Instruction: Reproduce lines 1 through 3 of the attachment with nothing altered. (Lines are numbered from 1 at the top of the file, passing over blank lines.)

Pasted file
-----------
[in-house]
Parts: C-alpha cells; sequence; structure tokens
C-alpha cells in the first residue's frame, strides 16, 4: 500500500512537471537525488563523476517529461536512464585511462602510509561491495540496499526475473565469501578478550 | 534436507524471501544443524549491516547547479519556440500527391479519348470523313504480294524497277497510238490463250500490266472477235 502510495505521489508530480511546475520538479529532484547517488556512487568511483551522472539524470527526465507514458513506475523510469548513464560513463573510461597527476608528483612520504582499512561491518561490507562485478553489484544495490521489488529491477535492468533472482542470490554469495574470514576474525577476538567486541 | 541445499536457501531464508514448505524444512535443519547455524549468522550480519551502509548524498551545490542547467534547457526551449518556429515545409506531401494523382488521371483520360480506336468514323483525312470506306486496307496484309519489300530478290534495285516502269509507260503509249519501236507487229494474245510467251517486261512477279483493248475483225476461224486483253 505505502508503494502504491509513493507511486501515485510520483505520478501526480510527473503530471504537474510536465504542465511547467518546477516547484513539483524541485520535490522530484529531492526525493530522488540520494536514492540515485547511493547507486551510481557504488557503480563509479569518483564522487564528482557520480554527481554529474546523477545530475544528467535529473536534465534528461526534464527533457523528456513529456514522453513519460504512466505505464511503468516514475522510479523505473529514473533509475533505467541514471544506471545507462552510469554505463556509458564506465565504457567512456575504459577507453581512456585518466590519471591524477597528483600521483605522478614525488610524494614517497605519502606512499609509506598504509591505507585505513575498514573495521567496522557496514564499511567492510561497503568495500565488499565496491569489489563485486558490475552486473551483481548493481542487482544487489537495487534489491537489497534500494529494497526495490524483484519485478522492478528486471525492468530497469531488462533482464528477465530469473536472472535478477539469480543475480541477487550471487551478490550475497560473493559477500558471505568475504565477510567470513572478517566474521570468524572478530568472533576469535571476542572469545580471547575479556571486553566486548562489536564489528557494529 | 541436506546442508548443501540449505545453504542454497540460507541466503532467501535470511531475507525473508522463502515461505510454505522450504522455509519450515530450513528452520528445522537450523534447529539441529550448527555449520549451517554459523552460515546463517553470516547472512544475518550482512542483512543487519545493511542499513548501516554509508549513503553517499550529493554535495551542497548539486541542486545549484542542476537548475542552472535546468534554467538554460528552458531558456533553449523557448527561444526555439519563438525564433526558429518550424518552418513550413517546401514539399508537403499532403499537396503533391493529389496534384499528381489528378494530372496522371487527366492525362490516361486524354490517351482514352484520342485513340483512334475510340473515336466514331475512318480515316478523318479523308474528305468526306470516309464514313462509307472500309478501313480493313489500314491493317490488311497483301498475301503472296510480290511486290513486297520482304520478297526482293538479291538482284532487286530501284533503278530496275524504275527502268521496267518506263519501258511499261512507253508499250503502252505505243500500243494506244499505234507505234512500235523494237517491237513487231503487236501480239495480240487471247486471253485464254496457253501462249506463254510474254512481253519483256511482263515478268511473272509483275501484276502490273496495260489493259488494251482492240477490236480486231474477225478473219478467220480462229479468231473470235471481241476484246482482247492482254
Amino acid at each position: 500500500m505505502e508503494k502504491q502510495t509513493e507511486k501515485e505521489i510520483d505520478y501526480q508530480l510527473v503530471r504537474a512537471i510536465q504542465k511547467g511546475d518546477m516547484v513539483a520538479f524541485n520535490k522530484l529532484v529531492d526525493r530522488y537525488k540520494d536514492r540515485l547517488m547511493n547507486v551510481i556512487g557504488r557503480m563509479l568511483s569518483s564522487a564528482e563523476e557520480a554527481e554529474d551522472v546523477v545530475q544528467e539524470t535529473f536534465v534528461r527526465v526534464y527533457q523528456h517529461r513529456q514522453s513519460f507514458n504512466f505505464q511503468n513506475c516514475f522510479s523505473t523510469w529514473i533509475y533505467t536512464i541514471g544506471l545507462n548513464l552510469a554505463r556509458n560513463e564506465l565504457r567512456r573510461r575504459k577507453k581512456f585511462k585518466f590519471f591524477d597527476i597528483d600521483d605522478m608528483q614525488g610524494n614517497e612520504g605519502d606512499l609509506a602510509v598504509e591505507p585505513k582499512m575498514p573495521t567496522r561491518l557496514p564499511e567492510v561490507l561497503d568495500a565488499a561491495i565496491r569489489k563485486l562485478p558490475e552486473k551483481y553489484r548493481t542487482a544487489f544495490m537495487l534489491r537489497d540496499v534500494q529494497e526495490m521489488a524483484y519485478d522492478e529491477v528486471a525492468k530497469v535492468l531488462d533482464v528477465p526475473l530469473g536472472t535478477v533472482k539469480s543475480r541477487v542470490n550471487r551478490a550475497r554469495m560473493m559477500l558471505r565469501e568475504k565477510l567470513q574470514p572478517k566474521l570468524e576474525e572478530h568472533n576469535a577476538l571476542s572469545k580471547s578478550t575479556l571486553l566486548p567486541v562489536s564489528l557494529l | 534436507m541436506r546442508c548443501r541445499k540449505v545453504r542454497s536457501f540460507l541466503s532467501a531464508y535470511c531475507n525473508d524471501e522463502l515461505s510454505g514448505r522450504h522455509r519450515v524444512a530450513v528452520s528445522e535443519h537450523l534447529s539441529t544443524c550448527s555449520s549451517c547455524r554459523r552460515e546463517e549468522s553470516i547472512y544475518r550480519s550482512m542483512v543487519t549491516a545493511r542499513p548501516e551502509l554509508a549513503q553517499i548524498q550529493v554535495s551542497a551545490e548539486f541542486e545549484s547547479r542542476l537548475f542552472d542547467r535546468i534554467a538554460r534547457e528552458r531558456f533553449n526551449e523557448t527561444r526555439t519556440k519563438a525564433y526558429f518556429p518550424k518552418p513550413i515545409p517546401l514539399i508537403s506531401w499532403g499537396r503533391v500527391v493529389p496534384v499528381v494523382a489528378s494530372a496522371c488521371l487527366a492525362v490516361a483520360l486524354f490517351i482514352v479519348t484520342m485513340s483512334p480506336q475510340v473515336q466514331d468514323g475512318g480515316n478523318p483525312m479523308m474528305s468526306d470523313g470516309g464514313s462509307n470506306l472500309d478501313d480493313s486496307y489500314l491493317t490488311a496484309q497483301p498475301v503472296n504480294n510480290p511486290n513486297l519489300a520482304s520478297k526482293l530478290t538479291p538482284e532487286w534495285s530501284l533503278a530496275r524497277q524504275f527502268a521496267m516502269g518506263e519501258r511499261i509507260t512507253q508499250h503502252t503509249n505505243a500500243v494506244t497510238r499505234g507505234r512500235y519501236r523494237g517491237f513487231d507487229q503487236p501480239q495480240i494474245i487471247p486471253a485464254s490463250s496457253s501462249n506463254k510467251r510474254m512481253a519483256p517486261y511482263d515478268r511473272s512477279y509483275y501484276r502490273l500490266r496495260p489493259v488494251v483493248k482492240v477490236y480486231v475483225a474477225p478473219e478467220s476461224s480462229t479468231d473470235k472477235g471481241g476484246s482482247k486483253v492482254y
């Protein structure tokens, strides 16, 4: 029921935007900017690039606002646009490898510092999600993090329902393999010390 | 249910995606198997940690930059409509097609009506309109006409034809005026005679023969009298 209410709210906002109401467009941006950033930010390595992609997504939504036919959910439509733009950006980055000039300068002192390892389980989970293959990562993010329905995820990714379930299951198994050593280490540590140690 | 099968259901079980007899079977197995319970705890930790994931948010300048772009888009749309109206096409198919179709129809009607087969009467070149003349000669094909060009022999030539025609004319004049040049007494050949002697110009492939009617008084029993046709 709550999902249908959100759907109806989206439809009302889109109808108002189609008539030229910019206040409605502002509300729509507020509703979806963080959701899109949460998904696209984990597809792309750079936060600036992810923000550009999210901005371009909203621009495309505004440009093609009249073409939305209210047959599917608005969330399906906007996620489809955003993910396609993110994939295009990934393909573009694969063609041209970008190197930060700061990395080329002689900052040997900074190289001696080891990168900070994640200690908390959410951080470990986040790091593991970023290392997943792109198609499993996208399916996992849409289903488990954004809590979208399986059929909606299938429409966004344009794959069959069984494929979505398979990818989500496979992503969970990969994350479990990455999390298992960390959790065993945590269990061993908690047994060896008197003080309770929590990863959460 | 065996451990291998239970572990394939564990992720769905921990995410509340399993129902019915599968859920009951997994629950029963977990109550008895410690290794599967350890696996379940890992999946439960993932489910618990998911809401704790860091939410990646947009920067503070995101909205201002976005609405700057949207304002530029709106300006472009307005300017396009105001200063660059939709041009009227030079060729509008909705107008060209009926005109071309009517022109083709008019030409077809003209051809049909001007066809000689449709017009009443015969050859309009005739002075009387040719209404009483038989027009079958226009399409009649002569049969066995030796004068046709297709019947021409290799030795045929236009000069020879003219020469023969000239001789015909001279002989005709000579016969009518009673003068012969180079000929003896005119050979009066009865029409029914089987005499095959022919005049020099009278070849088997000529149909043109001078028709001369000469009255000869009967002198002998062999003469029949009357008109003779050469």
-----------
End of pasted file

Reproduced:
[in-house]
Parts: C-alpha cells; sequence; structure tokens
C-alpha cells in the first residue's frame, strides 16, 4: 500500500512537471537525488563523476517529461536512464585511462602510509561491495540496499526475473565469501578478550 | 534436507524471501544443524549491516547547479519556440500527391479519348470523313504480294524497277497510238490463250500490266472477235 502510495505521489508530480511546475520538479529532484547517488556512487568511483551522472539524470527526465507514458513506475523510469548513464560513463573510461597527476608528483612520504582499512561491518561490507562485478553489484544495490521489488529491477535492468533472482542470490554469495574470514576474525577476538567486541 | 541445499536457501531464508514448505524444512535443519547455524549468522550480519551502509548524498551545490542547467534547457526551449518556429515545409506531401494523382488521371483520360480506336468514323483525312470506306486496307496484309519489300530478290534495285516502269509507260503509249519501236507487229494474245510467251517486261512477279483493248475483225476461224486483253 505505502508503494502504491509513493507511486501515485510520483505520478501526480510527473503530471504537474510536465504542465511547467518546477516547484513539483524541485520535490522530484529531492526525493530522488540520494536514492540515485547511493547507486551510481557504488557503480563509479569518483564522487564528482557520480554527481554529474546523477545530475544528467535529473536534465534528461526534464527533457523528456513529456514522453513519460504512466505505464511503468516514475522510479523505473529514473533509475533505467541514471544506471545507462552510469554505463556509458564506465565504457567512456575504459577507453581512456585518466590519471591524477597528483600521483605522478614525488610524494614517497605519502606512499609509506598504509591505507585505513575498514573495521567496522557496514564499511567492510561497503568495500565488499565496491569489489563485486558490475552486473551483481548493481542487482544487489537495487534489491537489497534500494529494497526495490524483484519485478522492478528486471525492468530497469531488462533482464528477465530469473536472472535478477539469480543475480541477487550471487551478490550475497560473493559477500558471505568475504565477510567470513572478517566474521570468524572478530568472533576469535571476542572469545580471547575479556571486553566486548562489536564489528557494529 | 541436506546442508548443501540449505545453504542454497540460507541466503532467501535470511531475507525473508522463502515461505510454505522450504522455509519450515530450513528452520528445522537450523534447529539441529550448527555449520549451517554459523552460515546463517553470516547472512544475518550482512542483512543487519545493511542499513548501516554509508549513503553517499550529493554535495551542497548539486541542486545549484542542476537548475542552472535546468534554467538554460528552458531558456533553449523557448527561444526555439519563438525564433526558429518550424518552418513550413517546401514539399508537403499532403499537396503533391493529389496534384499528381489528378494530372496522371487527366492525362490516361486524354490517351482514352484520342485513340483512334475510340473515336466514331475512318480515316478523318479523308474528305468526306470516309464514313462509307472500309478501313480493313489500314491493317490488311497483301498475301503472296510480290511486290513486297520482304520478297526482293538479291538482284532487286530501284533503278530496275524504275527502268521496267518506263519501258511499261512507253508499250503502252505505243500500243494506244499505234507505234512500235523494237517491237513487231503487236501480239495480240487471247486471253485464254496457253501462249506463254510474254512481253519483256511482263515478268511473272509483275501484276502490273496495260489493259488494251482492240477490236480486231474477225478473219478467220480462229479468231473470235471481241476484246482482247492482254